Lab trip to Canadian Centre for Inland Waters

Hats off to Environment Canada, the Department of Fisheries and Oceans, and the Canadian Coast Guard for putting on a great open house today at the Canadian Centre for Inland Waters (CCIW)!  Most of my lab (see picture below) agreed to a “lab outing” to the CCIW.  I had always wanted to see what research occurs at CCIW, which is a building nestled directly under the Burlington Skyway in southern Ontario:

IMG_3945

With the yoke of information control (http://www.macleans.ca/news/canada/when-science-goes-silent/) lifted following the election of a new government in 2015 (http://www.macleans.ca/society/unmuzzled-government-scientists-ready-to-discuss-a-decade-of-work/), it was amazing to see the enthusiasm in the faces of the scientists working hard to assess environmental impacts of human influences on wildlife, plants, and the ecosystems around us.  Why these scientists were ever bureaucratically muzzled is beyond me.

Here we are looking pleased with ourselves:

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Most of the lab in attendance.  From Left to Right: Justin Bridgeman, Nicholas Skakich, Glenn Tattersall, Curtis Abney, and Philip Bartel.  Susan Wang not in photo as she was still having conversations with researchers inside the building.

We even receive visitors badges that reminded me of a strange 1980s sci-fi show:

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On the trip home, we even were stopped by the lift bridge, something I usually avoid when driving the QEW:

 

All told, I was extremely impressed with the open house put on by CCIW and wish to thank them for opening their doors to the public.  Keep up the good work!

Good news in the lab

A couple of significant events occurred in the past couple of weeks in the lab, and I wanted to note them here.

My MSc student, Curtis Abney found out he is a recipient of an Ontario Graduate Scholarship for his research on the thermal biology of garter snakes.  Congratulations, Curtis!

My MSc student, Justin Bridgeman, who is busy attending conferences this summer, received a travel support fellowship to attend the Fisheries Society of the British Isles annual meeting this July!  Congratulations, Justin!

 

Chimney Swifts in Infrared

Last month, Canadian Nuclear Laboratories invited a number of researchers to witness the nightly roosting of chimney swifts in one of their ventilation stacks!  They were kind enough to allow me to film using my thermal camera the gathering of over 1000 birds at ~8:45pm one evening.  Now, if only I can find the time to help with writing code to help them count the birds entering the chimney!  Here is a brief video and a link to CNL’s facebook site:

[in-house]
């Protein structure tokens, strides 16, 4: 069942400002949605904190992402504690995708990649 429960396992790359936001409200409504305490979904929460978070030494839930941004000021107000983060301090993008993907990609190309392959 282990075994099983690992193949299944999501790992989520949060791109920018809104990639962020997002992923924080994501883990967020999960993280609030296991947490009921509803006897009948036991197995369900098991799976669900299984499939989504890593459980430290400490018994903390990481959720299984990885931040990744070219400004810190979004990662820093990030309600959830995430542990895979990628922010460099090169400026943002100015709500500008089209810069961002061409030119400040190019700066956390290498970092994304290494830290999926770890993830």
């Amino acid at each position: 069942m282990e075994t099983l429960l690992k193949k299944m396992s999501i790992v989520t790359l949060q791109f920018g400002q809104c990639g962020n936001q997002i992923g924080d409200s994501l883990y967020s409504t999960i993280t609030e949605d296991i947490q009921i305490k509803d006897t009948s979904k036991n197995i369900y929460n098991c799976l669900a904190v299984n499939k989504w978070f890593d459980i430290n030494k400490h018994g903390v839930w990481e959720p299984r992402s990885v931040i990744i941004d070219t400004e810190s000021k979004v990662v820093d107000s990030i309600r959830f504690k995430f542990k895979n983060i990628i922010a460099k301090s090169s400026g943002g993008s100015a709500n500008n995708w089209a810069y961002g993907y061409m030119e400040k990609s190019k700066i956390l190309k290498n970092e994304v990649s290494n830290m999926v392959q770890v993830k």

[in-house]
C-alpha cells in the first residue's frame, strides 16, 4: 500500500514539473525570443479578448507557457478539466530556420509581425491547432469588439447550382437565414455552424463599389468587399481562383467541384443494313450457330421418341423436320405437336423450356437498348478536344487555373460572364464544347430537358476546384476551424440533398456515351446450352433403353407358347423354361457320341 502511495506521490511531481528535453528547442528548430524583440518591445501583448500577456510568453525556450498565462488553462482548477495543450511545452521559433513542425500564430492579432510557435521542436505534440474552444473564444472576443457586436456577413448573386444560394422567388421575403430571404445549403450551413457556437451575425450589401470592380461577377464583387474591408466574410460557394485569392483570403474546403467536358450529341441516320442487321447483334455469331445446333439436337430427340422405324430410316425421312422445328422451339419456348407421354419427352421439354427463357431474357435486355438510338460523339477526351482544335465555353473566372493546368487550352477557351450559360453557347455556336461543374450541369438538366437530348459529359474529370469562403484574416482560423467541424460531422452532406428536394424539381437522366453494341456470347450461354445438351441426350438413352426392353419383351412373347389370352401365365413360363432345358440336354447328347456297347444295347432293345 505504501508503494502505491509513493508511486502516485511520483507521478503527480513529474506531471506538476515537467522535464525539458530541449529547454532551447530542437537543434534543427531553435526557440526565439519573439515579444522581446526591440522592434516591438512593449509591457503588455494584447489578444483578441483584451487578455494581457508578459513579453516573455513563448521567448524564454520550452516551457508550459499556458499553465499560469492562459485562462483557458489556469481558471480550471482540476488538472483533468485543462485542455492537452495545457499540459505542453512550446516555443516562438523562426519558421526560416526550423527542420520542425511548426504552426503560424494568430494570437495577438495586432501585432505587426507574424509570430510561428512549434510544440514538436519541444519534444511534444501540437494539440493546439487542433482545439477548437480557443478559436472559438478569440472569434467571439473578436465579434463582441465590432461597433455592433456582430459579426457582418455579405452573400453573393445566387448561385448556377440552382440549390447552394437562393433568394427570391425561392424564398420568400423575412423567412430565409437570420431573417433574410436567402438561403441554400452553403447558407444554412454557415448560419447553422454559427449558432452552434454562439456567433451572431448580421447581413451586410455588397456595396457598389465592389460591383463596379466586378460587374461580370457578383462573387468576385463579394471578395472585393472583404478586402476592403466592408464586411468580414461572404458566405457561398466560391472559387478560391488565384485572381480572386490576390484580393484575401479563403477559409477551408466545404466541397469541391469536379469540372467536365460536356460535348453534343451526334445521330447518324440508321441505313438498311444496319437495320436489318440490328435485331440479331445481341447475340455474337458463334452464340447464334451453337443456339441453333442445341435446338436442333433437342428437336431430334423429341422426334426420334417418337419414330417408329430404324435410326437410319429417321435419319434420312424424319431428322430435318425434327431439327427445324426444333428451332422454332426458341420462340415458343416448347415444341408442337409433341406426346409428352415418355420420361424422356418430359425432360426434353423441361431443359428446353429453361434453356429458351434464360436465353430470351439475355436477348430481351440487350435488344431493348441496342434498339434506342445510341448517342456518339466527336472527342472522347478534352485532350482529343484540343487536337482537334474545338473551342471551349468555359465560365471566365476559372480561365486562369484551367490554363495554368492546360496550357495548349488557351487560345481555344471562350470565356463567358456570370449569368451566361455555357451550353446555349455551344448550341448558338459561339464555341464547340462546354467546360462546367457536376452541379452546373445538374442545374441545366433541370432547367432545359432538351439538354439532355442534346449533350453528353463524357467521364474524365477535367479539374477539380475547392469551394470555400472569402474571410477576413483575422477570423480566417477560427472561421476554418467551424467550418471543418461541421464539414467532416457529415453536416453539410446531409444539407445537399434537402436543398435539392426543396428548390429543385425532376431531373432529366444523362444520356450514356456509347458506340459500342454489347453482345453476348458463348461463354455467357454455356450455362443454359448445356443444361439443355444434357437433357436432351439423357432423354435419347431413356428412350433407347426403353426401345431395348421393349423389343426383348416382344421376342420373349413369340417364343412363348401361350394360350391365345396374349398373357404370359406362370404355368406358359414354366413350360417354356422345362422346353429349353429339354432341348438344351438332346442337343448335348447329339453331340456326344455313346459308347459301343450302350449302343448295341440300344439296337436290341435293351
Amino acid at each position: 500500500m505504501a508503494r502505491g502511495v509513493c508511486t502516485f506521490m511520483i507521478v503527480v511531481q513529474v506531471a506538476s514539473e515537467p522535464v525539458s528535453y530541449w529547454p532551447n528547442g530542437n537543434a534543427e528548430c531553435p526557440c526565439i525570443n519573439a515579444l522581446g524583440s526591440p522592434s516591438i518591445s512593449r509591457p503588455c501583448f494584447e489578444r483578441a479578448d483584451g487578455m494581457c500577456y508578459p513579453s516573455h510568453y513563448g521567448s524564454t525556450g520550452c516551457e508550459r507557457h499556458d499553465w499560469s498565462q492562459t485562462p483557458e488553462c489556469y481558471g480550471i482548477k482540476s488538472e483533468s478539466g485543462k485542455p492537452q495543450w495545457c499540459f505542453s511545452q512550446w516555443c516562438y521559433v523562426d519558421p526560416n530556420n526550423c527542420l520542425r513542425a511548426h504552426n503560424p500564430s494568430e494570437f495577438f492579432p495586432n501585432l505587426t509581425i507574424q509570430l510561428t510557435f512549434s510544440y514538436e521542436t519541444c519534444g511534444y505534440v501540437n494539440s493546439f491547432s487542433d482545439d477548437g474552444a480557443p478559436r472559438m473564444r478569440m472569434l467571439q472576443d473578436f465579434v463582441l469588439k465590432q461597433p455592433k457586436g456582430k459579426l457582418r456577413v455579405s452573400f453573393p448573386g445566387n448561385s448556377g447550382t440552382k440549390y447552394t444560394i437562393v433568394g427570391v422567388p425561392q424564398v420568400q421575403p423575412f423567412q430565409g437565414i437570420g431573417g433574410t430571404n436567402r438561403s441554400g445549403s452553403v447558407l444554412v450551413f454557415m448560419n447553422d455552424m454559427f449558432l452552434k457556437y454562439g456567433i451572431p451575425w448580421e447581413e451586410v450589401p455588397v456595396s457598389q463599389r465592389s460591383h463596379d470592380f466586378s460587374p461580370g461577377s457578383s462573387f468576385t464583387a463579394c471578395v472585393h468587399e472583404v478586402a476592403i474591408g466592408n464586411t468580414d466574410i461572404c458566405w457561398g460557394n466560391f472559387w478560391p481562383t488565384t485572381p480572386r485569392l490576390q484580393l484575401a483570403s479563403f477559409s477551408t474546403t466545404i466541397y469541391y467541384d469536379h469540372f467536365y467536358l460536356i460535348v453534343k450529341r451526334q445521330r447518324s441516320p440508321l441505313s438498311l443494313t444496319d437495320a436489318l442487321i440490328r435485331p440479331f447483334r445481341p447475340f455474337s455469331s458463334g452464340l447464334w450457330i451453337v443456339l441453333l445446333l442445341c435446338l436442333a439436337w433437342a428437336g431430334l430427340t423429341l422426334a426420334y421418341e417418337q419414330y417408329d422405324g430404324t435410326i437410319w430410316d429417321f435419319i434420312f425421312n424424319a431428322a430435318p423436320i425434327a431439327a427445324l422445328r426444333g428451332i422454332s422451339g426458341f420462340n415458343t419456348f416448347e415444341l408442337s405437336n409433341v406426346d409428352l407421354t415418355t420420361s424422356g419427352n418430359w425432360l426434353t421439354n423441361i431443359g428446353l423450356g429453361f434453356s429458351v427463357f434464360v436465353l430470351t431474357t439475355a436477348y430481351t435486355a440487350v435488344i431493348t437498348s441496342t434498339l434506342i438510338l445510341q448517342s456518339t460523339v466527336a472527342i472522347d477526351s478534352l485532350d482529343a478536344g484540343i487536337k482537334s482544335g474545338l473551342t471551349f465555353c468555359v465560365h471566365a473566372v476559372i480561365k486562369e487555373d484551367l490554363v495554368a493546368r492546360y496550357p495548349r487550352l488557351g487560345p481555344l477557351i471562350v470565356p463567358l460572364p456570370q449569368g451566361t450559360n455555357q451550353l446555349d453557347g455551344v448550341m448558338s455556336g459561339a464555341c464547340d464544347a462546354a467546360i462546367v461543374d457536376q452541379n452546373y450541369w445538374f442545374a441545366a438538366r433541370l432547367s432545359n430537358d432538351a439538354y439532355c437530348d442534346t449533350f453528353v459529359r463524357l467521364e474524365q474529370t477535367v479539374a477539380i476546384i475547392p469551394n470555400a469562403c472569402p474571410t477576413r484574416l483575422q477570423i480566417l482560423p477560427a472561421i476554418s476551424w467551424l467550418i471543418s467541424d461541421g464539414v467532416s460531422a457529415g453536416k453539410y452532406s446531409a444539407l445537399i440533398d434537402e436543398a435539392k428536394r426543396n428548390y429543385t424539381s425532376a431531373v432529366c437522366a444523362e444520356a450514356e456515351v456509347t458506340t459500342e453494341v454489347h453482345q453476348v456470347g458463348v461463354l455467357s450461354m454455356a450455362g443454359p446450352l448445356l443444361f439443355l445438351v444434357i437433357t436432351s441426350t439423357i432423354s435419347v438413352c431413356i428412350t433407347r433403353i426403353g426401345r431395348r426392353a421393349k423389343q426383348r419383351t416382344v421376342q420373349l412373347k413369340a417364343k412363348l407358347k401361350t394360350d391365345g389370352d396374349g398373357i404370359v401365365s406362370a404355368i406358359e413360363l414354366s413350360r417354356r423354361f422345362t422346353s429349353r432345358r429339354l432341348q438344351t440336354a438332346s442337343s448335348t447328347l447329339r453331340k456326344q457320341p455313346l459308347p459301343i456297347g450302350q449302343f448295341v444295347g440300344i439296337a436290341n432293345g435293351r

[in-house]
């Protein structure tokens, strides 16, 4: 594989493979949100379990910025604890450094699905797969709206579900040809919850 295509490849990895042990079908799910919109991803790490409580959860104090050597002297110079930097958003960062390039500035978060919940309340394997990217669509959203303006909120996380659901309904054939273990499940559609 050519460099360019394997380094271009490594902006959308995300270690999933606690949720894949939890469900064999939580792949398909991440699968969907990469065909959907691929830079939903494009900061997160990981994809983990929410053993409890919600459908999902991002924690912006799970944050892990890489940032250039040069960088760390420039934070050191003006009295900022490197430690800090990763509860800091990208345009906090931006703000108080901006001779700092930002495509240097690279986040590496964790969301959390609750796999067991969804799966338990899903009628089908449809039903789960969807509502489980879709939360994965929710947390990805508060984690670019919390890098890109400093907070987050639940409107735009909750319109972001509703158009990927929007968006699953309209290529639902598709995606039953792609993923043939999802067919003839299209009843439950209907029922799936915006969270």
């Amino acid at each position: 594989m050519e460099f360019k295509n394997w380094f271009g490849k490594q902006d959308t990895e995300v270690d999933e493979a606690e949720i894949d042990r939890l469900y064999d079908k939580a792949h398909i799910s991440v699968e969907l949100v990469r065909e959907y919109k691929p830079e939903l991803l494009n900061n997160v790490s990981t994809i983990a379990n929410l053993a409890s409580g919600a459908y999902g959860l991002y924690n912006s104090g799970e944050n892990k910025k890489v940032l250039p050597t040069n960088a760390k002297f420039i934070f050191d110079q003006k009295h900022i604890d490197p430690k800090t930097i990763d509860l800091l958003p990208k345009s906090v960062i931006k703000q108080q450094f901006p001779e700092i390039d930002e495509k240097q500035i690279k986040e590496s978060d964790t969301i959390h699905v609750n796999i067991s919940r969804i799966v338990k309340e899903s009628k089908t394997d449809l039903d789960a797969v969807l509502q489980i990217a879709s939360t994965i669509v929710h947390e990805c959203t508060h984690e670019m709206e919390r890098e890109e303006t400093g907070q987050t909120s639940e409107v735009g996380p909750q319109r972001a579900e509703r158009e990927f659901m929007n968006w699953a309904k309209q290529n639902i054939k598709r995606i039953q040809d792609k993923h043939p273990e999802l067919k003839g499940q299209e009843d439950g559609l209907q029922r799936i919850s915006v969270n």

A successful defence for Susan Wang!

Congratulations to Susan Wang, MSc student working in my lab and co-supervised with Dr. Janet Koprivnikar (Ryerson University) for successfully defending her thesis on:

“Behavioural Thermoregulation and Energetics in Two Intermediate Hosts of Trematode Parasites”

Thank you for all members of the examining committee for their hard work and interesting defence discussions:

External Examiner: Dr. Carl Lowenberger, Simon Fraser University

Committee Members: Dr. Gaynor Spencer, Dr. Robert Carlone, Dr. Dorina Szuroczki

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Two proud supervisors (Koprivnikar, middle, Tattersall, right) and a new MSc student (Susan Wang, left)

Her time in the lab was far too short, but we are proud of her accomplishments and for her hard work on an interesting project.  Because of Susan, I can safely say that we can readily do interdisciplinary research!  Ecological physiology of disease and host:parasite interactions is a fun topic and I’m glad to have had this project taking place in my lab and grateful for Janet Koprivnikar for funding, intellectual, and logistic support, collaboration, and supervision at every step.

Rattlesnake Hibernation Research